FORMER SUPERVISOR FINED
Connecticut’s Office of State Ethics has fined a Norwich man for using state-issued computers and other state-owned equipment to do outside work. Steven Keller will pay a 1-thousand dollar penalty for providing independent consultant work to another state agency for personal financial gain. Keller was an Occupational Therapy Supervisor for the State Department of Mental Health and Addiction Services between 2012 and last October when he did the outside employment. He worked at the Southeastern Mental Health Authority in Norwich.
HAITIAN CITIZEN SENTENCED
A Haitian citizen last living in New London has been sentenced to time served in prison, and three years of supervised release, for his part in an insurance fraud scheme. Court documents show 28-year old Jacques Fleurijeune helped stage 50 car crashes in Eastern Connecticut, so that he and others could cash in on the insurance money. Fleurijeune pleaded guilty to one count of conspiracy to commit mail and wire fraud in February. He has been detained, and faces immigration proceedings.
NORWICH SCHOOL CONVOCATION
The developer of a program designed to enhance kids’ social and emotional behavior comes to Norwich to give teachers a boost as they embark on another year in the classroom. Scarlett Lewis addressed the public schools convocation at Kelly Middle School today. She created the “Choose Love” program after her first grader, Jessie was gunned down at Sandy Hook Elementary in Newtown in 2012. Amy Kenyon, who teachers at the Uncas School and is the Norwich system’s 2018 Teacher of the Year says the key to her success is loving her students like they are her own. Wednesday is the first day of classes in Norwich.
ALLEGED DRUNK DRIVER KNOCKS OUT LIGHTS IN PAWCATUCK
A Maryland man was scheduled to be arraigned in New London Superior Court after police say he was driving drunk late Sunday night in Pawcatuck, causing the power to go out. . 22-year old Gustavo Flores is also accused of speeding and failure to drive right. Police say the Arnold, Maryland resident crashed into a utility pole and then through a chain link fence on Mechanic Street, south of Palmer Street. He finally crashed into a metal gate pillar in the parking lot of the Cottrell Brewery. The downed pole caused some transformer explosions and localized power outages. Flores was held on 20-thousand dollars bond.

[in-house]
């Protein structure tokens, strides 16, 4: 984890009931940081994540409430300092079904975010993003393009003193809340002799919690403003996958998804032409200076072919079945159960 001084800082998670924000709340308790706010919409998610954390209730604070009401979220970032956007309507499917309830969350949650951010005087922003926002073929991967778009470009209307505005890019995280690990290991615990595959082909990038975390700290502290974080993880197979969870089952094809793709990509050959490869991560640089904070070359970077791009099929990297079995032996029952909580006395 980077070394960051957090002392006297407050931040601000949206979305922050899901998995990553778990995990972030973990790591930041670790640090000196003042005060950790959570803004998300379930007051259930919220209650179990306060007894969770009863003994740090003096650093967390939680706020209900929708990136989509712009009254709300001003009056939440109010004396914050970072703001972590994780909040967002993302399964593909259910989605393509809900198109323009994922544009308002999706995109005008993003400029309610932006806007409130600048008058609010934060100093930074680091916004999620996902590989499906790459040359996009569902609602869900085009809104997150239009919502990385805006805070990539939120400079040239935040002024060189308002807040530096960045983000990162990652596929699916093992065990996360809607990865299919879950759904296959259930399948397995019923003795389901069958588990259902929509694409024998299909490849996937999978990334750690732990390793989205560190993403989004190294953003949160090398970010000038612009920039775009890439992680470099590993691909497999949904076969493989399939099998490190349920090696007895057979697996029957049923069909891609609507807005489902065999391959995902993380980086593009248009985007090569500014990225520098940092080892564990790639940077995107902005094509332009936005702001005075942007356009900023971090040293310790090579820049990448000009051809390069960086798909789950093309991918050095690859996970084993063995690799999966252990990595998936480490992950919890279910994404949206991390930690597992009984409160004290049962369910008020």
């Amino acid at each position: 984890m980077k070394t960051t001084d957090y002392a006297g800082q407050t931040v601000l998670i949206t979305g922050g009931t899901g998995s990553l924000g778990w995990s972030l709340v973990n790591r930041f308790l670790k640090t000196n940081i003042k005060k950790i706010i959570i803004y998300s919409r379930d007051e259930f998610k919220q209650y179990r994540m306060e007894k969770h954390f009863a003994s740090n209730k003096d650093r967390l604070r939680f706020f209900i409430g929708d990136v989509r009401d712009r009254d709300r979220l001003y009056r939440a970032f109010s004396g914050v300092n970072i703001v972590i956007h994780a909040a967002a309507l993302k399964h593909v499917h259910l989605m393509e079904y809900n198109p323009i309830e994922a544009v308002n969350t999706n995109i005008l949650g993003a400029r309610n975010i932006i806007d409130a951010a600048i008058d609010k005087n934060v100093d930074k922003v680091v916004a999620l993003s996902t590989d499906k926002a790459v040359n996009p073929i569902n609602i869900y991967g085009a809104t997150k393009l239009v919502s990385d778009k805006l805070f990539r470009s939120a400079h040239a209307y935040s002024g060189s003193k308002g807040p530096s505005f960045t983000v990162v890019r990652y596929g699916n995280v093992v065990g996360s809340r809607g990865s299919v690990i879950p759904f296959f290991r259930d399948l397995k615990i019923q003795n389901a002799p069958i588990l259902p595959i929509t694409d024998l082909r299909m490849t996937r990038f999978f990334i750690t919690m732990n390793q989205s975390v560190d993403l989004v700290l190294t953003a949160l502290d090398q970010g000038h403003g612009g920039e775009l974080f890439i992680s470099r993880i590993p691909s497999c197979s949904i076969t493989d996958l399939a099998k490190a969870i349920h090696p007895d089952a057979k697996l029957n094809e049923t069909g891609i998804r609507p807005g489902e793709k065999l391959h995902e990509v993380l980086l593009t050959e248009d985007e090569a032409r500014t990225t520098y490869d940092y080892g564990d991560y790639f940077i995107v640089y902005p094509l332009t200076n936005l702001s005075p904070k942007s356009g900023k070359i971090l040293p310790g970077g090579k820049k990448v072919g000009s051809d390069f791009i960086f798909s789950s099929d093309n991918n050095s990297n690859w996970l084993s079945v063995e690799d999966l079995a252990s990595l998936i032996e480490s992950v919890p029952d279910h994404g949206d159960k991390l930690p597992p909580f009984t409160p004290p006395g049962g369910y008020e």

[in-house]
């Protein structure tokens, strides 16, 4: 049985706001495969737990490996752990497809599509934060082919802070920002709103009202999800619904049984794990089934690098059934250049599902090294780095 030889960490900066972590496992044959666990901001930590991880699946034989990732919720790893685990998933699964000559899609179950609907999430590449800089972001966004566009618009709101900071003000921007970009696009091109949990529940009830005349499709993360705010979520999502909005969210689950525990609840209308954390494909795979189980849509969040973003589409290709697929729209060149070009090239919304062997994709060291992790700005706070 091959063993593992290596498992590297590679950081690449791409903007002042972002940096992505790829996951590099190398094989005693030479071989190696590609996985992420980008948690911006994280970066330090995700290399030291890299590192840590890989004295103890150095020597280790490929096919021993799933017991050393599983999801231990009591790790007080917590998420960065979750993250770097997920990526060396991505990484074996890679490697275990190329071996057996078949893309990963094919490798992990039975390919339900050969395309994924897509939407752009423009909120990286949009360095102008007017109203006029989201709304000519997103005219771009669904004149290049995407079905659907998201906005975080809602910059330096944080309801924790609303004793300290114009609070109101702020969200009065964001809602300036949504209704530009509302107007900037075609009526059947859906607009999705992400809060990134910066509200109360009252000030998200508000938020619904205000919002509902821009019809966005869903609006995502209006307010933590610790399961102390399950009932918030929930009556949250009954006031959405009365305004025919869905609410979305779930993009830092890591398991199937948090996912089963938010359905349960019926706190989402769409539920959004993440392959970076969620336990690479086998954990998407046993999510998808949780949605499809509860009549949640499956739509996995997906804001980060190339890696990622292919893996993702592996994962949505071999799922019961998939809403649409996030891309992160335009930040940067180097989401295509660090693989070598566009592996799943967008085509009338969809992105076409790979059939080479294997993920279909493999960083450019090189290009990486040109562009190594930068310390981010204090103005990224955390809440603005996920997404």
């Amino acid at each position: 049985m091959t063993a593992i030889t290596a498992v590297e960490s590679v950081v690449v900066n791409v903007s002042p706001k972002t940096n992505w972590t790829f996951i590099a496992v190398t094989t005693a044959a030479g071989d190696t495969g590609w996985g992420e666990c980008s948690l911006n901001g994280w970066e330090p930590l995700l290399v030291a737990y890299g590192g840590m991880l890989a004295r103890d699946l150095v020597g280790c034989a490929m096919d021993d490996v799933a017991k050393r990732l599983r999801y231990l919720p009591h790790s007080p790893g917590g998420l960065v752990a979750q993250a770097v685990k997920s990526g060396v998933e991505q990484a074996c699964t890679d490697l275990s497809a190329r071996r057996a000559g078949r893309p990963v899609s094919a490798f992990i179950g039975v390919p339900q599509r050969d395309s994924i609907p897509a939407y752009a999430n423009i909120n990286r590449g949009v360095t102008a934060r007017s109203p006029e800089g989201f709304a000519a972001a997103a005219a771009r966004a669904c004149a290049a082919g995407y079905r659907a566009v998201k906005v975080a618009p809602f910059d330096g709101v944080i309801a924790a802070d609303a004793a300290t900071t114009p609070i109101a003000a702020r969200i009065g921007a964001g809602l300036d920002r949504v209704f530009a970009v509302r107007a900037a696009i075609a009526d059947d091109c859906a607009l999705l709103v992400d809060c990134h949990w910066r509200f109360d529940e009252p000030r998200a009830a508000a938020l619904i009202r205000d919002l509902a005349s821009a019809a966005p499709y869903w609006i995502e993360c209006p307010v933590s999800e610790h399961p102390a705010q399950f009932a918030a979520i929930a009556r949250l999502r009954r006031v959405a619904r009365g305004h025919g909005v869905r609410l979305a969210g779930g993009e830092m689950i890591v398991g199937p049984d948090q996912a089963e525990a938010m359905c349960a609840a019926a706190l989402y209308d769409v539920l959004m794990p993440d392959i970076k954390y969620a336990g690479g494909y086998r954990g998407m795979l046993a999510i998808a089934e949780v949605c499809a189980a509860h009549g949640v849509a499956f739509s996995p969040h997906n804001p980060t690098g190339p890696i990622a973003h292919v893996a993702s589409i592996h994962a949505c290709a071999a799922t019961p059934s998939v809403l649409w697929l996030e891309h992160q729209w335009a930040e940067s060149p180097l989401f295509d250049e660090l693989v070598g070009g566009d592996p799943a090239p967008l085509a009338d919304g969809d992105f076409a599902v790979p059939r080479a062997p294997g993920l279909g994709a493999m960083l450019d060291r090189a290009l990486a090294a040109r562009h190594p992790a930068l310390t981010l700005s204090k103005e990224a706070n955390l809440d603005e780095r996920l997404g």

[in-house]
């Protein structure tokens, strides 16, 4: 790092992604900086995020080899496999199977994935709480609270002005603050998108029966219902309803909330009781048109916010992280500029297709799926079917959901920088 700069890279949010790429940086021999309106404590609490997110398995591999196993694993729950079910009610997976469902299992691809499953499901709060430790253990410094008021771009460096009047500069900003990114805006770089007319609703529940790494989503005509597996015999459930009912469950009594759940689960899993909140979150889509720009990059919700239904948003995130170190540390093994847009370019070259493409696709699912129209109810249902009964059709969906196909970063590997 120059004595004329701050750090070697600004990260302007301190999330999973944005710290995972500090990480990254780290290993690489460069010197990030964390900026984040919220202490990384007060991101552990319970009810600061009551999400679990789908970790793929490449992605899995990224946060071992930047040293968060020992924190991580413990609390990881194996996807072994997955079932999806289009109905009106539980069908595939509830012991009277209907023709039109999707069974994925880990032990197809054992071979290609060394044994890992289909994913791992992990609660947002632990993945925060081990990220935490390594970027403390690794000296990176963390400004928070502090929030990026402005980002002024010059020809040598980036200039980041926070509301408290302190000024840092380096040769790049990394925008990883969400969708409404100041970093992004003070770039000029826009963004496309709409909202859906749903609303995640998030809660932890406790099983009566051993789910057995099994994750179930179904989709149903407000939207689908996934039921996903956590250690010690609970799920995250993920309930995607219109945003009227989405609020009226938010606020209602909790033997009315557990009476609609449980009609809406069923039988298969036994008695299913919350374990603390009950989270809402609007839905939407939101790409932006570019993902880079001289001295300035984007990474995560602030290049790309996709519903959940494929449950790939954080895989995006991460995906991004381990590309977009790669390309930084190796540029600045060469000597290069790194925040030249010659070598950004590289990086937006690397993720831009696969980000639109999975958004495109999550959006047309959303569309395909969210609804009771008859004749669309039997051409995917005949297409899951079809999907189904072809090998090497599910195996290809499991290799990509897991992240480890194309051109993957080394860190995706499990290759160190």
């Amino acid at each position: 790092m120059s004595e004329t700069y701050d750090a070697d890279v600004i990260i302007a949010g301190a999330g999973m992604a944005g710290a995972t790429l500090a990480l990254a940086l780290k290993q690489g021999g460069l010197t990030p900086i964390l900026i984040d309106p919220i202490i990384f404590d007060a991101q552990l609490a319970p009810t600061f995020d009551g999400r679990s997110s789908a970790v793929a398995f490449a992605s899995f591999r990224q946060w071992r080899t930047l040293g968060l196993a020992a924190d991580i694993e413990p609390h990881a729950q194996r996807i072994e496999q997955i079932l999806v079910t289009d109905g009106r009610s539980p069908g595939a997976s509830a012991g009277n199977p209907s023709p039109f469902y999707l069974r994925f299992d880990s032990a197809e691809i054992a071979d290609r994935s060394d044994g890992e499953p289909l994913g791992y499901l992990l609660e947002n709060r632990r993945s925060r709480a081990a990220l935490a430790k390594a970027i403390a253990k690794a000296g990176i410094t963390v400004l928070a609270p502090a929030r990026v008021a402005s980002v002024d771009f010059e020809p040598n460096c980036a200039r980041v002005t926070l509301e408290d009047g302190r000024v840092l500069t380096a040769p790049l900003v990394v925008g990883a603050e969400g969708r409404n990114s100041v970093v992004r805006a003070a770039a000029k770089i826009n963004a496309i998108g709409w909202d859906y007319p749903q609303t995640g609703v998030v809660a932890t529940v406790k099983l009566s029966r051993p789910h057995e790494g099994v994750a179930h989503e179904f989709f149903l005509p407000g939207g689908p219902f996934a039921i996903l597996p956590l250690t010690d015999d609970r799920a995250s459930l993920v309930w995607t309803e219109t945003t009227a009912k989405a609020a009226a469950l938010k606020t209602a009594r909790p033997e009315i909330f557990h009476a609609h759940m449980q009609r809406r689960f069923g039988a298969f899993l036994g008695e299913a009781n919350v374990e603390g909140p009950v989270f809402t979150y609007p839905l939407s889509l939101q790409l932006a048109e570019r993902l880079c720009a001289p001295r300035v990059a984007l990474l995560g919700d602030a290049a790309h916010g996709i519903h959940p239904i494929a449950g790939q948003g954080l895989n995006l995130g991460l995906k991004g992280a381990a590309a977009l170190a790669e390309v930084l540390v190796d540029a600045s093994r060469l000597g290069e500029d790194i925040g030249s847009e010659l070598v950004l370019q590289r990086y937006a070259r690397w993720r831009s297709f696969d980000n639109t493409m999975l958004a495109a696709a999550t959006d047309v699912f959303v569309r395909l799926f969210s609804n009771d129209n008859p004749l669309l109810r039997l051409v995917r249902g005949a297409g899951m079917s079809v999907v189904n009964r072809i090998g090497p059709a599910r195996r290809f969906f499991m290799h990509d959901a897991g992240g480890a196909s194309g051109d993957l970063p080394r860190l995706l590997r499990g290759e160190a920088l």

LOOKING FOR MORE USE OF TENNIS FACILITY
NEW HAVEN, Conn. (AP) – The foundation that runs the Connecticut Tennis Center in New Haven has begun marketing the 13,500-seat stadium as an ideal site for small conventions and business meetings, hoping to get more out of the building than a once-a-year tennis tournament. The state this summer added a new media center, completing $2.5 million in renovations that began last year with new facilities for players – including a lounge, a gym and dining facility. Anne Worcester, the director of the Connecticut Open tennis tournament, which wrapped up on Saturday, says those facilities are ideal for corporate outings, trade shows, even weddings. The foundation will rent a meeting room or the dining room for $90 an hour, with discounts for nonprofits. The stadium court can be rented for six hours at a cost of $1,200.
STRESSED-OUT RI STUDENTS
PROVIDENCE, R.I. (AP) – A new survey says Rhode Island public high school students are stressed about grades and their general well-being. The state Department of Education survey says more than 70 percent of student respondents are frequently worried about academic grades. The Providence Journal reports that 63 percent reported they were stressed about personal events in their day-to-day lives. The survey also found that few students are of the opinion that teachers care about their emotional well-being. SurveyWorks – the independent study commissioned by the state – asked students, teachers and families dozens of questions about school safety, student engagement, teacher-student relationships and family participation. Narragansett Superintendent Peter Cummings says the results of the survey aren’t a surprise, though it is a “greater call to action.”